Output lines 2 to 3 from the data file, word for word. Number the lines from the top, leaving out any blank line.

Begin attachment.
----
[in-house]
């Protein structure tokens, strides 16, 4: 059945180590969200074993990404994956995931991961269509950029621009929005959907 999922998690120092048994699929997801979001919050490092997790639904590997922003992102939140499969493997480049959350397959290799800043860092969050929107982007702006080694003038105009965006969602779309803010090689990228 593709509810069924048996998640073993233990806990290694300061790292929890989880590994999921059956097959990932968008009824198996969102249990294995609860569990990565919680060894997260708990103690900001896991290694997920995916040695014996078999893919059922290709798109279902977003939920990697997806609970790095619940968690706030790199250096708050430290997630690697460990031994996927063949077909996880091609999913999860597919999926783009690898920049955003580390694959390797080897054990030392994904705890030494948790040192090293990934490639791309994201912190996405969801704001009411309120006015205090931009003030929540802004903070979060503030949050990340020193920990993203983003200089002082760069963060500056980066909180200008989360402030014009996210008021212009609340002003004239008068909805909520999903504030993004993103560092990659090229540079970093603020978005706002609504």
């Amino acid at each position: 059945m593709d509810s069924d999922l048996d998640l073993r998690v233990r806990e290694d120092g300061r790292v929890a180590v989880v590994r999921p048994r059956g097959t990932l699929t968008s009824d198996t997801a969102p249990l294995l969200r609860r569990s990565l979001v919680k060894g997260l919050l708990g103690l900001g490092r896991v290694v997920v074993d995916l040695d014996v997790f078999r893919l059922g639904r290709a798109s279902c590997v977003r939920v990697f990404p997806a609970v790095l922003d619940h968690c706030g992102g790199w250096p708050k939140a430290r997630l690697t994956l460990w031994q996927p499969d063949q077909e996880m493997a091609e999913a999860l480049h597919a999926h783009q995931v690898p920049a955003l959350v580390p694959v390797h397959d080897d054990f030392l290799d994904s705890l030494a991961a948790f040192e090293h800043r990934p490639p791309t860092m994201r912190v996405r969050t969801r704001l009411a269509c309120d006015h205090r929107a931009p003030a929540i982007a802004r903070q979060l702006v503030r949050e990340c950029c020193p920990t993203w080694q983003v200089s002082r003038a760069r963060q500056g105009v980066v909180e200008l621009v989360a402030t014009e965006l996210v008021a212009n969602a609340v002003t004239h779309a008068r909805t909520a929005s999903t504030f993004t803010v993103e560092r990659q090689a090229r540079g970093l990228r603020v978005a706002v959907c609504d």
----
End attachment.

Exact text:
């Protein structure tokens, strides 16, 4: 059945180590969200074993990404994956995931991961269509950029621009929005959907 999922998690120092048994699929997801979001919050490092997790639904590997922003992102939140499969493997480049959350397959290799800043860092969050929107982007702006080694003038105009965006969602779309803010090689990228 593709509810069924048996998640073993233990806990290694300061790292929890989880590994999921059956097959990932968008009824198996969102249990294995609860569990990565919680060894997260708990103690900001896991290694997920995916040695014996078999893919059922290709798109279902977003939920990697997806609970790095619940968690706030790199250096708050430290997630690697460990031994996927063949077909996880091609999913999860597919999926783009690898920049955003580390694959390797080897054990030392994904705890030494948790040192090293990934490639791309994201912190996405969801704001009411309120006015205090931009003030929540802004903070979060503030949050990340020193920990993203983003200089002082760069963060500056980066909180200008989360402030014009996210008021212009609340002003004239008068909805909520999903504030993004993103560092990659090229540079970093603020978005706002609504």
């Amino acid at each position: 059945m593709d509810s069924d999922l048996d998640l073993r998690v233990r806990e290694d120092g300061r790292v929890a180590v989880v590994r999921p048994r059956g097959t990932l699929t968008s009824d198996t997801a969102p249990l294995l969200r609860r569990s990565l979001v919680k060894g997260l919050l708990g103690l900001g490092r896991v290694v997920v074993d995916l040695d014996v997790f078999r893919l059922g639904r290709a798109s279902c590997v977003r939920v990697f990404p997806a609970v790095l922003d619940h968690c706030g992102g790199w250096p708050k939140a430290r997630l690697t994956l460990w031994q996927p499969d063949q077909e996880m493997a091609e999913a999860l480049h597919a999926h783009q995931v690898p920049a955003l959350v580390p694959v390797h397959d080897d054990f030392l290799d994904s705890l030494a991961a948790f040192e090293h800043r990934p490639p791309t860092m994201r912190v996405r969050t969801r704001l009411a269509c309120d006015h205090r929107a931009p003030a929540i982007a802004r903070q979060l702006v503030r949050e990340c950029c020193p920990t993203w080694q983003v200089s002082r003038a760069r963060q500056g105009v980066v909180e200008l621009v989360a402030t014009e965006l996210v008021a212009n969602a609340v002003t004239h779309a008068r909805t909520a929005s999903t504030f993004t803010v993103e560092r990659q090689a090229r540079g970093l990228r603020v978005a706002v959907c609504d």